Medicina (Buenos Aires)
versión impresa ISSN 0025-7680
RODRIGUEZ, Ana María et al. Development of vaccines for HIV-1: Relevance of subtype-specific cellular immunity. Medicina (B. Aires) [online]. 2010, vol.70, n.6, pp. 543-554. ISSN 0025-7680.
It has been almost 30 years since the detection of the first HIV-1 cases and yet an effective and safe vaccine has not been developed. Although, advances in antiretroviral therapy (HAART) have produced a major impact on the pandemic, and even though HIV/aids remains a major concern for developing countries, where access to therapy is limited. The last report from UNAIDS notified 33 million people living with HIV/aids, worldwide, while in Argentina it is estimated that 120 000 persons have been infected. One of the challenges to address and ultimately overcome when developing a vaccine is the high variability of HIV-1. The M group, responsible for the pandemic, is divided into 10 subtypes and several sub-subtypes, in addition to the 48 circulating recombinant forms (CRF) and over one hundred unique recombinant forms (URF). The HIV epidemic in Argentina is as complex as in the rest of the world, characterized by the high prevalence of infections caused by subtype B and BF variants. Despite the wide range of publications focused on the immune response against HIV as well as to vaccine development, how to overcome variability on vaccine antigen selection is still unclear. Studies performed in our laboratory showed the impact of the immunogenicity of BF recombinant variants, both in humans and in animal models. These results are of great concern in vaccine development for our region.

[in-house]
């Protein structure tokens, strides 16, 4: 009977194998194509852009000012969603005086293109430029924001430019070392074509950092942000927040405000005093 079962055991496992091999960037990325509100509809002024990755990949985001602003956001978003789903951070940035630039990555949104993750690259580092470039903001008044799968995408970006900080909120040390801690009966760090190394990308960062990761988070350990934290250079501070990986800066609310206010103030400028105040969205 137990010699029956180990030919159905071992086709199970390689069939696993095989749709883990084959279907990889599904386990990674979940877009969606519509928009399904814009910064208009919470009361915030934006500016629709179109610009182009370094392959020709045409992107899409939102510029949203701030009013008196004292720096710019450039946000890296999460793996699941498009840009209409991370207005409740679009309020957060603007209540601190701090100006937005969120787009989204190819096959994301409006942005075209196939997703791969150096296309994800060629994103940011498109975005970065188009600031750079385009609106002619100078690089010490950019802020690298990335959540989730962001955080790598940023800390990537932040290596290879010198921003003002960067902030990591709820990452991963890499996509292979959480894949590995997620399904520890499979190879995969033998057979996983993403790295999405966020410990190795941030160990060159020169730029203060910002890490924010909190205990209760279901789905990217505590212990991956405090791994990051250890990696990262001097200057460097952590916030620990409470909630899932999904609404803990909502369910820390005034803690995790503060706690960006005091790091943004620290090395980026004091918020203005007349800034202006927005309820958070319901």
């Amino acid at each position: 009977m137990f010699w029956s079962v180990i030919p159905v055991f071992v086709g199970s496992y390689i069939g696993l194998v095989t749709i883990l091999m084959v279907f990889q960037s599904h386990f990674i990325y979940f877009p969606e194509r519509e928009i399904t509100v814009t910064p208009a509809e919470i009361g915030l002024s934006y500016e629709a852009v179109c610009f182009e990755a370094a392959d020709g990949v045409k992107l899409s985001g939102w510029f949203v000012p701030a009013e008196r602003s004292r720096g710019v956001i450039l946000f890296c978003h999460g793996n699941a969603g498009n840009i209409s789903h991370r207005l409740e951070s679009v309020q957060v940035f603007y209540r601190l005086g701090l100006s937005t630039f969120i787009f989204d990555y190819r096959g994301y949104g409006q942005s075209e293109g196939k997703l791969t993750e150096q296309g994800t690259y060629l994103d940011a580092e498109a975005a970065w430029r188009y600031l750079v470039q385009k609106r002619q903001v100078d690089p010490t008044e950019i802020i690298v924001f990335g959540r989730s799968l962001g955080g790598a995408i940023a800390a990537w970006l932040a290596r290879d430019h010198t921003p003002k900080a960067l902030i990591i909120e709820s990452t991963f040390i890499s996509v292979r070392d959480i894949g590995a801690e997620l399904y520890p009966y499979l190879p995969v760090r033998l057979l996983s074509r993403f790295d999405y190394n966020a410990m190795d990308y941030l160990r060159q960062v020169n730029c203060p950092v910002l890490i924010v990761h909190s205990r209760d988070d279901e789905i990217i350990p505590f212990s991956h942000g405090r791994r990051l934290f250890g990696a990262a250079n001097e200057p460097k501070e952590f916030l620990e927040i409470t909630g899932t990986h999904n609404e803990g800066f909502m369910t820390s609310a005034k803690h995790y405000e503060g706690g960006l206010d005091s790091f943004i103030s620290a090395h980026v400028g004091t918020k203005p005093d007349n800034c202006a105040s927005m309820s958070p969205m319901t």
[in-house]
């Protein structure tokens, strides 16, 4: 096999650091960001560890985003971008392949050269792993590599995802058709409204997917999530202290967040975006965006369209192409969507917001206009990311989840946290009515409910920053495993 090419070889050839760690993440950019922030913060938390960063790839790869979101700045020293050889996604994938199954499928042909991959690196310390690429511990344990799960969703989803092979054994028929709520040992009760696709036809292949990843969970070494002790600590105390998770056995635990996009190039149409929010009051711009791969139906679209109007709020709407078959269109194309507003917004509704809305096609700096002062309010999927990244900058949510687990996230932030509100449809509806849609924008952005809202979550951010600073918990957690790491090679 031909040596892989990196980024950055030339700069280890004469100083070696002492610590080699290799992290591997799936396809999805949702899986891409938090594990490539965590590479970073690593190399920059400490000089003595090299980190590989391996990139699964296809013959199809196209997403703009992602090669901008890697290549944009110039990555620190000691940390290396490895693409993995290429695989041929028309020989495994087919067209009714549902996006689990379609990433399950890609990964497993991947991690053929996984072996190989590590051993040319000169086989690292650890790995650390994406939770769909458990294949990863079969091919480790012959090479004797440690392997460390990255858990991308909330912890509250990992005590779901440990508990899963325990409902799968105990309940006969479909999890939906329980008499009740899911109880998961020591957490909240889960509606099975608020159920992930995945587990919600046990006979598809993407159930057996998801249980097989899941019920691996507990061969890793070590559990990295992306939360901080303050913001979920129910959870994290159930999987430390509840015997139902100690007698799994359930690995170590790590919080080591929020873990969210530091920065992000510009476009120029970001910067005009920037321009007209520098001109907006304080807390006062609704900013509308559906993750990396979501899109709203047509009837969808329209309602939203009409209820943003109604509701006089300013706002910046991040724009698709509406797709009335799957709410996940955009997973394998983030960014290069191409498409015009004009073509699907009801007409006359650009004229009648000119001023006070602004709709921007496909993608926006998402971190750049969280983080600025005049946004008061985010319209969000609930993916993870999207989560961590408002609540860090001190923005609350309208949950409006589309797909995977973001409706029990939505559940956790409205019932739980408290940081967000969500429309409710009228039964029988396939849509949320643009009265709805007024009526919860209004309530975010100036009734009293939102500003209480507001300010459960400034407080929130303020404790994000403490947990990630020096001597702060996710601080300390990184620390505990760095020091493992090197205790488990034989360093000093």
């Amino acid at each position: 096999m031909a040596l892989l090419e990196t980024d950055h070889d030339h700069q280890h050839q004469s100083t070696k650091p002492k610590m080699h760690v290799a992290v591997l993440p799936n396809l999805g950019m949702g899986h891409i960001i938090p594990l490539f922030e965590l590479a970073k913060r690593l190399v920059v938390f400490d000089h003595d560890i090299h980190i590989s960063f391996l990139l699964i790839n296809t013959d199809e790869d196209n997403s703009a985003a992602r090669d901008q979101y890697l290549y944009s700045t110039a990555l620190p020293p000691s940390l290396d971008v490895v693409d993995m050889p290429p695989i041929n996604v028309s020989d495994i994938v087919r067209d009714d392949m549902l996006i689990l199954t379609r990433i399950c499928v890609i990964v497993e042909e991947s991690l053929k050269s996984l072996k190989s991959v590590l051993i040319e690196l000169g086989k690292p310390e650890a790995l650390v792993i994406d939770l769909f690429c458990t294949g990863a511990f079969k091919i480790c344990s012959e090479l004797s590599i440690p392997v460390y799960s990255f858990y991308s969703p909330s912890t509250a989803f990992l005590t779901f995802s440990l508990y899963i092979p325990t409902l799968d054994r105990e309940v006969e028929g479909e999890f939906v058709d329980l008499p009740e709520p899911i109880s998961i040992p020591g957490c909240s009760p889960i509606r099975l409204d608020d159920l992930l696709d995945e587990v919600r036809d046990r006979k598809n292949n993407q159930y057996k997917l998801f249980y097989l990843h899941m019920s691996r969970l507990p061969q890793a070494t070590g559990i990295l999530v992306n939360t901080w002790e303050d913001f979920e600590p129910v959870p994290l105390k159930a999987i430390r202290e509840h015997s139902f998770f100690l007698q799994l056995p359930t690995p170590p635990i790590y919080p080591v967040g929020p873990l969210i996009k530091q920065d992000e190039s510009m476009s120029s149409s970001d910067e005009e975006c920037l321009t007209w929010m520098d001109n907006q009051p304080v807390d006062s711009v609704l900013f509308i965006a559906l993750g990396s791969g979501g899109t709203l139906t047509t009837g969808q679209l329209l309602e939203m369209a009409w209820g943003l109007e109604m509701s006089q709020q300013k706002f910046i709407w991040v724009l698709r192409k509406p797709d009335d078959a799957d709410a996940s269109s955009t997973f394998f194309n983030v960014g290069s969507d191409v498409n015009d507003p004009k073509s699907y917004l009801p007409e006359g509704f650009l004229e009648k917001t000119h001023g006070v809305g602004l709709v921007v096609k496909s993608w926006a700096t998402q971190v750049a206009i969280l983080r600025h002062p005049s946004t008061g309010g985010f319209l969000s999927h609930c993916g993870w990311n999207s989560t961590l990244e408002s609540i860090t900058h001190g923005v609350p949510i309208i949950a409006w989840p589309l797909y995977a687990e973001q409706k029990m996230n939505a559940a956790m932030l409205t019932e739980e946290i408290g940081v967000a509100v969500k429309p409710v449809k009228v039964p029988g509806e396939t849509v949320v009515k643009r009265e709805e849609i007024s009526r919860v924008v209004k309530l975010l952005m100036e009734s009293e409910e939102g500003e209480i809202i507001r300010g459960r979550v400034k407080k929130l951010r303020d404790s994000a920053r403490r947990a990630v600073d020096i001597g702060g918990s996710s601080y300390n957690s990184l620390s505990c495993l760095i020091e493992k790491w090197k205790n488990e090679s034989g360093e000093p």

Palabras llave : HIV; Vaccines; Cellular immunity; CRF12_BF.